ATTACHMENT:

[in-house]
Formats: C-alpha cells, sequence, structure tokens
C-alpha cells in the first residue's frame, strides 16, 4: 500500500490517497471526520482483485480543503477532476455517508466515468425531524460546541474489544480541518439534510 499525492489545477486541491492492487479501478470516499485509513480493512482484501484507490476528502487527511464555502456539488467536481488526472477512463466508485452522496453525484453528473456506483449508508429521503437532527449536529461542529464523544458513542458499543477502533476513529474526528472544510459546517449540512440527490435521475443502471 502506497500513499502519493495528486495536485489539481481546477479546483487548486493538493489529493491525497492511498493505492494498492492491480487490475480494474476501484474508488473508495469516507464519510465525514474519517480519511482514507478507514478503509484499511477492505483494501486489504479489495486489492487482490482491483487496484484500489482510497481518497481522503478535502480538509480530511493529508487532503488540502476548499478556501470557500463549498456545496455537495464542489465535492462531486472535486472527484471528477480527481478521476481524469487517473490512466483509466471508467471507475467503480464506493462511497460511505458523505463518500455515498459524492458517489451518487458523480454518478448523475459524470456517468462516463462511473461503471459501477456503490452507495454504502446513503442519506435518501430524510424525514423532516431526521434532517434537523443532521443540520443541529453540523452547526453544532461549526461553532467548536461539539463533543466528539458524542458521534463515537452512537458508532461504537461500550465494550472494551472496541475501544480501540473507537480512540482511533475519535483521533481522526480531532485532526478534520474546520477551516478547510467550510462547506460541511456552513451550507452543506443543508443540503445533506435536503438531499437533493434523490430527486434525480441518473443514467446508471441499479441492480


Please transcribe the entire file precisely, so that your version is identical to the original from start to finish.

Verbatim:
[in-house]
Formats: C-alpha cells, sequence, structure tokens
C-alpha cells in the first residue's frame, strides 16, 4: 500500500490517497471526520482483485480543503477532476455517508466515468425531524460546541474489544480541518439534510 499525492489545477486541491492492487479501478470516499485509513480493512482484501484507490476528502487527511464555502456539488467536481488526472477512463466508485452522496453525484453528473456506483449508508429521503437532527449536529461542529464523544458513542458499543477502533476513529474526528472544510459546517449540512440527490435521475443502471 502506497500513499502519493495528486495536485489539481481546477479546483487548486493538493489529493491525497492511498493505492494498492492491480487490475480494474476501484474508488473508495469516507464519510465525514474519517480519511482514507478507514478503509484499511477492505483494501486489504479489495486489492487482490482491483487496484484500489482510497481518497481522503478535502480538509480530511493529508487532503488540502476548499478556501470557500463549498456545496455537495464542489465535492462531486472535486472527484471528477480527481478521476481524469487517473490512466483509466471508467471507475467503480464506493462511497460511505458523505463518500455515498459524492458517489451518487458523480454518478448523475459524470456517468462516463462511473461503471459501477456503490452507495454504502446513503442519506435518501430524510424525514423532516431526521434532517434537523443532521443540520443541529453540523452547526453544532461549526461553532467548536461539539463533543466528539458524542458521534463515537452512537458508532461504537461500550465494550472494551472496541475501544480501540473507537480512540482511533475519535483521533481522526480531532485532526478534520474546520477551516478547510467550510462547506460541511456552513451550507452543506443543508443540503445533506435536503438531499437533493434523490430527486434525480441518473443514467446508471441499479441492480